If you're in the process of choosing an eLearning authoring tool, then you'll want to pay extra attention to how each platform handles video creation. Although video may not be top-of-mind for you today, the more content you create, the more likely you are going to want to dabble in video use as well. You may want to use external YouTube content, prerecorded company videos, and even brand-new video that you've created right at your desk.
Editors' Choice tools Articulate Storyline 2 and Trivantis Lectora Inspire offer excellent and versatile video capture, editing, and interactive functionality. That's part of the reason why they both rated so well in our eLearning authoring tool roundup. Other tools, such as Elucidat, are fantastic for text-based courses but they lack important video functionality.
In this article, I'll examine five of the video features your eLearning authoring tool should offer. Most authoring tools offer video as a secondary feature that's built into your content creation system. Conversely, if you only want to create video-based content and you don't care about rich, text-based course creation, then you should choose TechSmith Camtasia Studio 8, which is a video editing tool that offers course creation as an added benefit.
1. Webcam Capture Only four of the 10 eLearning authoring tools I reviewed offer webcam recording functionality. This may seem like a minor feature; you may ask, "Why would I ever need to record coursework from my webcam?" Well, if you're ever in a pinch and you need to create a course immediately, then using your webcam is the easiest and quickest way to do so.
Additionally, companies that need to provide screen recording demos will appreciate the ability to align demo actions with webcam video. You can combine your screen capture video with your webcam recording to help explain the process, the reasoning, or the next steps for the on-screen demonstration. Software companies greatly benefit from this feature. Think about it: If you had to teach someone how to use Netflix, then wouldn't it be easier to use your voice in combination with your cursor movements to navigate through the website?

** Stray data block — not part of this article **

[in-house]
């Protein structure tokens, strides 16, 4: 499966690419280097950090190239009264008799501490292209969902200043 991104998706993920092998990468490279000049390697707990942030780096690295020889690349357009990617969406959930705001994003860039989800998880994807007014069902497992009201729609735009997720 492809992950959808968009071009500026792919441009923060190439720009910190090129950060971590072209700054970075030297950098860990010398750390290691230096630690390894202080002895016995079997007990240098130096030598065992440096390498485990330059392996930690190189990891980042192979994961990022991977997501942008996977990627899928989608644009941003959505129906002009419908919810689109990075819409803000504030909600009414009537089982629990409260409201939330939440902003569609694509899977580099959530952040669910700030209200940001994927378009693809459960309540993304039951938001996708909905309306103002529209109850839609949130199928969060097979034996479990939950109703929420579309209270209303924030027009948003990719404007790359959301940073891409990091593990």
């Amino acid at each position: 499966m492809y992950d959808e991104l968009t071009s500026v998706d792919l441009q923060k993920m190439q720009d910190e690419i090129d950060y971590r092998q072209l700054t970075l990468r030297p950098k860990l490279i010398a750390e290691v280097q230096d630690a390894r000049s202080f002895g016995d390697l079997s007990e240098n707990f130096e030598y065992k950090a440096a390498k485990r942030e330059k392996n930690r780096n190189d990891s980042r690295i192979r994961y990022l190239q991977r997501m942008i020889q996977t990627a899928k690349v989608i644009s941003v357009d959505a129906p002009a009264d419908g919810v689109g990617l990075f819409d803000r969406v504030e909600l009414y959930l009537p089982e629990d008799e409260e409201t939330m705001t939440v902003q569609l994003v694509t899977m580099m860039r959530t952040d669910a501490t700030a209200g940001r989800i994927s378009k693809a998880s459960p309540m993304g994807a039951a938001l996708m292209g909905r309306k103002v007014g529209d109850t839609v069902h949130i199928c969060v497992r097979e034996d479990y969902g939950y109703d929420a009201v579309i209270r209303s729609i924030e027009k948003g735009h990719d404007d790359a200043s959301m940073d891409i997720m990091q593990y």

2. Screen Recording Unfortunately, screen recording is another feature that isn't universal among eLearning authoring platforms. The best eLearning authoring tools don't only capture your cursor movements, they also allow you to edit or remove those movements in order to quiz learners. For example, if you are teaching people to add movies to their Netflix queues, then you could record your screen as you add films to your own queue. Then, you could turn the video into a quiz by removing your cursor movements and asking learners to repeat the process. The best video tools can then capture the learner's cursor movements to determine whether or not the learner navigated the website in the proper sequence.
If you have no intention of using your webcam to record your face, then screen recording—in conjunction with voice-over audio—can also be an effective method for guiding your learners through web-based demos.
3. Video Editing If you've found the perfect instructional video on YouTube but it contains spoilers or improper sequencing for quizzing, then you'll be able to use some eLearning authoring tools as a video editor. None of these tools—save for Camtasia and Trivantis Lectora Inspire (which includes a Camtasia license)—will let you do any heavy-duty video editing. However, some don't contain a video editor at all.
Make sure you purchase a system that can perform at least basic video editing tasks. Can you remove sections of the video? Can you stitch together two videos? Does your platform let you cut the video off wherever you'd like it to stop playing? If a system won't let you do these things, then you should probably look elsewhere.
4. Responsive Design I previously knocked Elucidat for its lack of video functionality. But it's important to note that Elucidat has a responsive slider tool, which is one of the coolest features we saw on any of the tools we tested. Elucidat's responsive slider tool lets you preview how specific pages will look and perform on any device or in any resolution. You select a device, resolution, or form factor from a drop-down menu, and the page on which you're working appears on your desktop as it would on the selected device.
This is important for video creation as video appears differently on every different device. Videos embedded in webpages, videos downloaded as local files, videos that open on Android phones and iPhones—each of these experiences is different. If your eLearning authoring tool doesn't provide you with a responsive slider or something similar, then you'll have to create a different course for every specific device. With tools such as Elucidat's, you'll be able to preview how your video will appear on every device, and edit your video page as necessary without having to start from scratch. If Elucidat were to combine this tool with video creation and editing, then it would likely become an eLearning authoring tool worthy of our Editors' Choice designation.
5. Stock Video You might want to produce video but that doesn't mean you have the skills or equipment to film new scenes. Systems such as Trivantis Lectora Inspire offer a stock video library, which features things such as overlay videos of people speaking or responding. You can sync video actions and cue points to have the person speaking in the stock video gesture in sync with your intended audio.
With Trivantis Lectora Inspire specifically, you can use the video as HTML or MP4 files, or you can just pull one slide from the video to use as a high-resolution image. Each library asset, template, and interaction, regardless of the media format, can be edited completely. This is good because it means you're not locked into any specific design elements when you use preloaded Trivantis Lectora Inspire files.